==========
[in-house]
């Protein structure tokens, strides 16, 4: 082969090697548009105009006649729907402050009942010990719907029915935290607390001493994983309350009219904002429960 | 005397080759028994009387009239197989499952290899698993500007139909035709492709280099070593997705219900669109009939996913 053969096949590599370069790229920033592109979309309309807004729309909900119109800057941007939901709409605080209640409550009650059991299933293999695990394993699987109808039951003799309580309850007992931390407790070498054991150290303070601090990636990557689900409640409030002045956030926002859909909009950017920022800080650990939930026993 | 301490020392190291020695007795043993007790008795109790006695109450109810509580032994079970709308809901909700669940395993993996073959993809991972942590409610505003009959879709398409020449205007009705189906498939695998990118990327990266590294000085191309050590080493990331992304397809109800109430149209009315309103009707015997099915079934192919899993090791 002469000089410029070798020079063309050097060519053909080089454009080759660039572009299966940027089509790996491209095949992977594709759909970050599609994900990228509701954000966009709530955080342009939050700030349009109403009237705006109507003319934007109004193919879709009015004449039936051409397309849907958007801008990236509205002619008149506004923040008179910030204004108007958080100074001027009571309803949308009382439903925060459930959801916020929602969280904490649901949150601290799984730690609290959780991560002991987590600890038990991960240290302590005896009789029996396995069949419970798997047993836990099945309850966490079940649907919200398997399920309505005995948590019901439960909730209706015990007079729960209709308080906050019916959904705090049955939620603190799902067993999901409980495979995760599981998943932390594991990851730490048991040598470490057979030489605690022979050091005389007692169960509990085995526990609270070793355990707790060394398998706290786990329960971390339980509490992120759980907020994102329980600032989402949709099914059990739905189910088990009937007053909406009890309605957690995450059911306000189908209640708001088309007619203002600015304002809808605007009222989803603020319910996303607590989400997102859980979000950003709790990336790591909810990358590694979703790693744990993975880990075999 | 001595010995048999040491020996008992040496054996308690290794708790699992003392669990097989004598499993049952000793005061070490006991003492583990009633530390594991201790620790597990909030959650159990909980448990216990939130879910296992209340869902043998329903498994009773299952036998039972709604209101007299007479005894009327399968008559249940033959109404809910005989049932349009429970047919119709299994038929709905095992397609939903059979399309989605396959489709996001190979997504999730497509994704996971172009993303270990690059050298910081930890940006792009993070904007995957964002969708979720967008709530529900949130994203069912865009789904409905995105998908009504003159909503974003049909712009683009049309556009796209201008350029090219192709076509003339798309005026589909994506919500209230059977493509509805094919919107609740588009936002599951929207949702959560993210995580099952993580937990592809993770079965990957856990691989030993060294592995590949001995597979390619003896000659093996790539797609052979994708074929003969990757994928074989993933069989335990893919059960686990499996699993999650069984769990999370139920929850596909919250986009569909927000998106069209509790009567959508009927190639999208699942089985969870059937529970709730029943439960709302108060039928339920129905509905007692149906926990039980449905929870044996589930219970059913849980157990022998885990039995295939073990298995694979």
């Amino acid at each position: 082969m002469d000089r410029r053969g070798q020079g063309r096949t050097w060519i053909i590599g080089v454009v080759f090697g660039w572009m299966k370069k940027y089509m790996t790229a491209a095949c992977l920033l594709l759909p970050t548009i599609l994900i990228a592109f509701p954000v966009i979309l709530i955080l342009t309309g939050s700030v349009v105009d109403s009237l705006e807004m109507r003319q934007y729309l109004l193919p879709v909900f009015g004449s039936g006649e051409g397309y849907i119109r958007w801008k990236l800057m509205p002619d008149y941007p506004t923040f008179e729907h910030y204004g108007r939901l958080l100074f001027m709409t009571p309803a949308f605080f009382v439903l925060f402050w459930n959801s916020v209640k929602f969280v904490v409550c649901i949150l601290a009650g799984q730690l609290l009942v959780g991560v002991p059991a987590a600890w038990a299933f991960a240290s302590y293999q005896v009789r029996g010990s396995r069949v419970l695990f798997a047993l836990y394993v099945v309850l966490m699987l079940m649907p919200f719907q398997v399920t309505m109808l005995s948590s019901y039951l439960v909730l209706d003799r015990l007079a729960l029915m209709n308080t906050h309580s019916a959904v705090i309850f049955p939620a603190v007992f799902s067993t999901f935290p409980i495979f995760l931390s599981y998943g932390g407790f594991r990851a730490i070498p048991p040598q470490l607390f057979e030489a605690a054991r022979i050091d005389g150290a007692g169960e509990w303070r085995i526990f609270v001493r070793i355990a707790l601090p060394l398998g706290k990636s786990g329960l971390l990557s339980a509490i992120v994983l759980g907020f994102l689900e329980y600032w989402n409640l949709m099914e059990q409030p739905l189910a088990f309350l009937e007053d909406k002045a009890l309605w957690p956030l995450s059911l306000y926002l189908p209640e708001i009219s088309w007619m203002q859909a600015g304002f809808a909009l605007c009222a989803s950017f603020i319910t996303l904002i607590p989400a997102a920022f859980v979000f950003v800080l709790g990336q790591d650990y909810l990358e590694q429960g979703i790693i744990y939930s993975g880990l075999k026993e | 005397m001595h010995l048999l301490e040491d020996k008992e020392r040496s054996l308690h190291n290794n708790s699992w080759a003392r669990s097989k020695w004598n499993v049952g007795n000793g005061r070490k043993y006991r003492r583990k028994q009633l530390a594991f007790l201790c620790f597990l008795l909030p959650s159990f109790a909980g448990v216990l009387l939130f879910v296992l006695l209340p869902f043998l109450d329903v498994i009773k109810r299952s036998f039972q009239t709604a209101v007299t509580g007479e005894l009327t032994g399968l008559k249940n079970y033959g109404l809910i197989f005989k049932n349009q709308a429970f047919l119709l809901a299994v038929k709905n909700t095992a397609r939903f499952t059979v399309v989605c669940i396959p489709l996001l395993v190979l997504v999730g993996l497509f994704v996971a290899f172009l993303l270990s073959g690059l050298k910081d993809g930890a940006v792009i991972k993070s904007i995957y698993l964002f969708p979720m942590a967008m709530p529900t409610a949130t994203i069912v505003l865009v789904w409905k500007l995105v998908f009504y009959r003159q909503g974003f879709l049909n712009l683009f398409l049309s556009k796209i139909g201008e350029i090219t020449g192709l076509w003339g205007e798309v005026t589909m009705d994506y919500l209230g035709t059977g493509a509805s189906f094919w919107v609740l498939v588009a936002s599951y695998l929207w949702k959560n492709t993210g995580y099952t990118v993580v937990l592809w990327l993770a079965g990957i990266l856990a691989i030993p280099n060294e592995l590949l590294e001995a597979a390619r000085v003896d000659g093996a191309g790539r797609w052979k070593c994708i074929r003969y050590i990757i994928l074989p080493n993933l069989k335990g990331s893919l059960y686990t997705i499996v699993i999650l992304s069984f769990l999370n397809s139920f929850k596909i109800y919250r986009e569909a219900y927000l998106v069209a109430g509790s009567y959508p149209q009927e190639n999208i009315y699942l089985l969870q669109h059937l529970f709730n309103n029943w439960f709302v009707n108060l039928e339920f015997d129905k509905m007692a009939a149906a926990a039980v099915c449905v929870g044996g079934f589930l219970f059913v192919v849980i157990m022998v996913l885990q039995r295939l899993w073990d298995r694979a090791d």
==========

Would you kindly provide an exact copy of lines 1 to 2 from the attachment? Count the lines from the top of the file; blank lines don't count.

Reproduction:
[in-house]
């Protein structure tokens, strides 16, 4: 082969090697548009105009006649729907402050009942010990719907029915935290607390001493994983309350009219904002429960 | 005397080759028994009387009239197989499952290899698993500007139909035709492709280099070593997705219900669109009939996913 053969096949590599370069790229920033592109979309309309807004729309909900119109800057941007939901709409605080209640409550009650059991299933293999695990394993699987109808039951003799309580309850007992931390407790070498054991150290303070601090990636990557689900409640409030002045956030926002859909909009950017920022800080650990939930026993 | 301490020392190291020695007795043993007790008795109790006695109450109810509580032994079970709308809901909700669940395993993996073959993809991972942590409610505003009959879709398409020449205007009705189906498939695998990118990327990266590294000085191309050590080493990331992304397809109800109430149209009315309103009707015997099915079934192919899993090791 002469000089410029070798020079063309050097060519053909080089454009080759660039572009299966940027089509790996491209095949992977594709759909970050599609994900990228509701954000966009709530955080342009939050700030349009109403009237705006109507003319934007109004193919879709009015004449039936051409397309849907958007801008990236509205002619008149506004923040008179910030204004108007958080100074001027009571309803949308009382439903925060459930959801916020929602969280904490649901949150601290799984730690609290959780991560002991987590600890038990991960240290302590005896009789029996396995069949419970798997047993836990099945309850966490079940649907919200398997399920309505005995948590019901439960909730209706015990007079729960209709308080906050019916959904705090049955939620603190799902067993999901409980495979995760599981998943932390594991990851730490048991040598470490057979030489605690022979050091005389007692169960509990085995526990609270070793355990707790060394398998706290786990329960971390339980509490992120759980907020994102329980600032989402949709099914059990739905189910088990009937007053909406009890309605957690995450059911306000189908209640708001088309007619203002600015304002809808605007009222989803603020319910996303607590989400997102859980979000950003709790990336790591909810990358590694979703790693744990993975880990075999 | 001595010995048999040491020996008992040496054996308690290794708790699992003392669990097989004598499993049952000793005061070490006991003492583990009633530390594991201790620790597990909030959650159990909980448990216990939130879910296992209340869902043998329903498994009773299952036998039972709604209101007299007479005894009327399968008559249940033959109404809910005989049932349009429970047919119709299994038929709905095992397609939903059979399309989605396959489709996001190979997504999730497509994704996971172009993303270990690059050298910081930890940006792009993070904007995957964002969708979720967008709530529900949130994203069912865009789904409905995105998908009504003159909503974003049909712009683009049309556009796209201008350029090219192709076509003339798309005026589909994506919500209230059977493509509805094919919107609740588009936002599951929207949702959560993210995580099952993580937990592809993770079965990957856990691989030993060294592995590949001995597979390619003896000659093996790539797609052979994708074929003969990757994928074989993933069989335990893919059960686990499996699993999650069984769990999370139920929850596909919250986009569909927000998106069209509790009567959508009927190639999208699942089985969870059937529970709730029943439960709302108060039928339920129905509905007692149906926990039980449905929870044996589930219970059913849980157990022998885990039995295939073990298995694979």